Former House Leaders Weigh In on FBI Case
Monday, April 2, 2007
Embattled Rep. William J. Jefferson (D-La.), the target of a two-year public-corruption probe, is finding himself with strange bedfellows these days.
Former House speaker Newt Gingrich (R-Ga.), former House minority leader Robert Michel (R-Ill.) and Scott Palmer, former chief of staff for Rep. J. Dennis Hastert (R-Ill.), are among those who have filed friend-of-the-court briefs in the U.S. Court of Appeals for the D.C. Circuit, backing Jefferson's argument that the controversial FBI raid on his office last May was unconstitutional.
"These former leaders of the House had concerns about the integrity and independence of the institution, and therefore they decided to file this joint brief," said lawyer James Hamilton, who filed an amicus brief on behalf of Gingrich and Michel as well as former House speaker Thomas Foley (D-Wash.).
But Jefferson's Democratic colleagues, most notably House Speaker Nancy Pelosi (Calif.), have been conspicuously quiet as the constitutional fight over the FBI raid continues.
Jefferson has denied wrongdoing and late last year was elected to a ninth term. He overcame a barrage of negative publicity following allegations that he used his official position to promote high-tech business ventures in Africa in exchange for hundreds of thousands of dollars in bribes. Court records show the FBI found $90,000 in his freezer. Two of his business associates are now serving prison terms after pleading guilty to bribing him.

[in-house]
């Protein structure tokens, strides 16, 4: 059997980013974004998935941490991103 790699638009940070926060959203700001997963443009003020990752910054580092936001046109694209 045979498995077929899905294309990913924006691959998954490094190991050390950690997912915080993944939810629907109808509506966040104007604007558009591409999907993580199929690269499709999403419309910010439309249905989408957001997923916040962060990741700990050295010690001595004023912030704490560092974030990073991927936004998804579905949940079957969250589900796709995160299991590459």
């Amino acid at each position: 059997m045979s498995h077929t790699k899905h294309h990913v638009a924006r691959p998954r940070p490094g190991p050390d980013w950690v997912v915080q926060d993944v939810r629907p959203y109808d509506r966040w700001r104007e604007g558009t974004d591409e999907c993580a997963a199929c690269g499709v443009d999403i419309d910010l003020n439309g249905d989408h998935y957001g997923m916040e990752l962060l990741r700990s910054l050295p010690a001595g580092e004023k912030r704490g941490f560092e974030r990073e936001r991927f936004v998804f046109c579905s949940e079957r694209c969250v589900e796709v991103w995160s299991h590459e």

Jefferson has not been charged with a crime. On May 20, more than a dozen FBI agents raided Jefferson's offices in the Rayburn House Office Building. The move prompted a constitutional confrontation that led President Bush to step in and order the FBI not to look at any of the documents seized so the Justice Department and lawmakers would have more time to negotiate a compromise.
Federal prosecutors filed briefs on Friday urging the appeals court to uphold the constitutionality of the search. U.S. District Judge Thomas F. Hogan ruled in July that the FBI had "demonstrated a compelling need to conduct the search," and the appeals court will hear oral arguments May 15 on the matter.
In the initial days after last year's raid, Pelosi and then-Speaker Hastert expressed anger over the raid and argued that members' legislative records were protected from seizure by law enforcement under the "speech or debate" clause of the Constitution.
Polls later showed the public overwhelmingly critical of Congress for opposing the FBI search, dismissing lawmakers' arguments about separation of powers.
Pelosi decided not to file briefs at the appeals court after House Republicans refused to join her.
Nadeam Elshami, the speaker's spokeswoman, said Pelosi still firmly believes "there must be clear guidelines that allow criminal investigations to proceed while also assuring that Constitutional guarantees of separation of powers are maintained."
But, Elshami said, "the bipartisan House leadership did not reach agreement on specifics of an appeal in this case."